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Gender and Development F17

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Julie Jenkins

on 26 October 2017

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Transcript of Gender and Development F17

Before 1970s-
development institutions did not see women as being actively engaged in economic production
when recipients of development aid, it was under the rubric of household welfare
Boserup shows
colonial and post-colonial governments and development institutions by passed women in diffusion of new technologies and productive inputs
Dey shows how development interventions increased women's dependency on men in Gambia.
pre-intervention-- production through collective work, but women and men controlled thier own land
Rice irrigation projects (sponsored by Taiwan, Japan and WB) only gave men rights to land
women's labor used, but they had no rights to produce and were paid low wages.
Whitehead- deconstruct concept of household in Northern Ghana
men and women do not pool resources within household
biggest constraint on productivity is mobilising labor, which men are better able to do.
Women in Development
1975-85: UN Decade of the Woman
1975- International Woman's Conference
establishment of services for women to be free to contribute equally to economic production
focused on providing income generation projects outside of domestic realm, skills training
initially, rationale was that doing so would enable women to better provide for the basic needs of their families
Critiques of WID
only provide for women's access to development resources in sex-segregated way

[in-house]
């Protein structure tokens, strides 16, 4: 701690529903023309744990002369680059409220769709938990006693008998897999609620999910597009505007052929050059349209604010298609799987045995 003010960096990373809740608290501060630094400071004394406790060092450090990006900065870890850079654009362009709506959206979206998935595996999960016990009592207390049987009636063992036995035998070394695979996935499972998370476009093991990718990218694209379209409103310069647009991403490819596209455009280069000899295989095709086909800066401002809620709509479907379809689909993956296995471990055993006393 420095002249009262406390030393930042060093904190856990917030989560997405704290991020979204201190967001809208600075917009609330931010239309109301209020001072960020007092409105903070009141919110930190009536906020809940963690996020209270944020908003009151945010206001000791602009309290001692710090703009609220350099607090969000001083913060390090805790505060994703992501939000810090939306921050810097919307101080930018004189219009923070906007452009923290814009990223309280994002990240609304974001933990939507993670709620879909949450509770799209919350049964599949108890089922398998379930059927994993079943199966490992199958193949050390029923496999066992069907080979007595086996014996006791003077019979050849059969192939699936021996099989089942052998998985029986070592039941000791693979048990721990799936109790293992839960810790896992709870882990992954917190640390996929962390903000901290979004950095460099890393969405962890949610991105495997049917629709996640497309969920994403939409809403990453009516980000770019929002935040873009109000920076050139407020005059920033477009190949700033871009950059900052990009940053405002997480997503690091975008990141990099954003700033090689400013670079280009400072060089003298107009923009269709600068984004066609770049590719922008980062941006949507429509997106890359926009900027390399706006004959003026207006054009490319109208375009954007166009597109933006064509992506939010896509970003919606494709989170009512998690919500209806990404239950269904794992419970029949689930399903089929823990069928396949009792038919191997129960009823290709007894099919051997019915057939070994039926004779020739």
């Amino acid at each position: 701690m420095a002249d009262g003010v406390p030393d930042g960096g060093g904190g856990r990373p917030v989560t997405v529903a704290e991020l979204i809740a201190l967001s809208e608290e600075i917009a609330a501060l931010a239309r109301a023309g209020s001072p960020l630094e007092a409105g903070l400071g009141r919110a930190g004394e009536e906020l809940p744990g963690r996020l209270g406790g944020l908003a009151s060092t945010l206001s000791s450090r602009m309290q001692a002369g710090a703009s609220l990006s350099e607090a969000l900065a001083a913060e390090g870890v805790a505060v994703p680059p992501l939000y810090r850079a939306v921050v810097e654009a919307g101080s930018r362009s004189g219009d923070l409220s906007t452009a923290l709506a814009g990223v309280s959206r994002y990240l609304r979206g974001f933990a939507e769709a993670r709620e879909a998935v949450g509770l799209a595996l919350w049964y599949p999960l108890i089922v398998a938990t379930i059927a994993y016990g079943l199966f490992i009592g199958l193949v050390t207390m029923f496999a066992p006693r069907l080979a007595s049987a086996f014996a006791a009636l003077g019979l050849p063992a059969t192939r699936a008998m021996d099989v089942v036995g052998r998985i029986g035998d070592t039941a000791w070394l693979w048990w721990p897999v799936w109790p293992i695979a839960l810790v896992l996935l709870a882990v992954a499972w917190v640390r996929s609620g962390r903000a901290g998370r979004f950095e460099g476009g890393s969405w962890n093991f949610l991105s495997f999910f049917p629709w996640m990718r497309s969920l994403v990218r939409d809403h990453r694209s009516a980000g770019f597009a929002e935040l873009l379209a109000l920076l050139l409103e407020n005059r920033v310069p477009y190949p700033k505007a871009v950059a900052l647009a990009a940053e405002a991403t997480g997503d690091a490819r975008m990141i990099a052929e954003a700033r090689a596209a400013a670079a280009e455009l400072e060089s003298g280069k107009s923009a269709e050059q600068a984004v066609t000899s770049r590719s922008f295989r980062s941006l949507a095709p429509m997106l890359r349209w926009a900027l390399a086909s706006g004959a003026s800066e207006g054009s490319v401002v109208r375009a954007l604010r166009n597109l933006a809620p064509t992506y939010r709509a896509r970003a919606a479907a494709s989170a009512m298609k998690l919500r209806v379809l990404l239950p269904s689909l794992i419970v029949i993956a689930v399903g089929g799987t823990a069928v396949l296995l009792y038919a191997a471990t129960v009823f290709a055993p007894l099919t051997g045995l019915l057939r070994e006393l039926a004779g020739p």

not as equal to men
reproduced ethnocentric assumptions about nature of gender
focused on women, rather than the social, political, and cultural relations she is engaged in.
Paradigm shift from WID to Gender and Development (GAD)
examine the political and social construction of gender
how societies define the roles, expectations, and attributes of a person
how they then interact in relation to one another
Often, still used to refer to 'women'
Both GAD & WID--
presumes that the goal of development interventions should increase women's economic contributions & strive for their equality with men
see 'men' as a homogeneous class that are oppressors, in relation to 'woman' the victim
'Third World' Feminists question these goals:
Are the interests of 'First World' Feminists (Middle-Class) the same as 'Third World' Feminists?
Are women a 'class' of people in their own right?
Is it acceptable to frame development interventions towards women in a way that focuses on their relationship with men, rather than other oppressive forces that may be relevant to society?

Are the goals of men and women always in opposition and mutually exclusive?
"Equality with men, who themselves suffer unemployment, low wages, poor working conditions, and racism within the existing socio-economic structures does not seem an adequate or worthy goal" (Cornwall)
Need to examine gender in relation to conditions of global inequality and distribution of power, privileged, and resources
If a woman prefers interventions that appear to reinforce their subordination, what should practitioners do?
Gender &

What factors contribute to women's experience f poverty, according to Kabeer, in Bangladesh?
Bias that nuclear families were norm, headed by men
and that households shared mutual interests
Grameen Bank
Muhammad Yunus in Bangladesh
small loans to women who form groups of 10-30; repay over a year with interest rates ranging from 20-30%
What have been some critiques of these types of loans?
Why do women participate, according to Moodie? What is participation doing??
"microcredit and the self-help group form are a part of several cultural possibilities that women draw on in any given moment"
Why was the women's fishing cooperative successful? What was different in this case?
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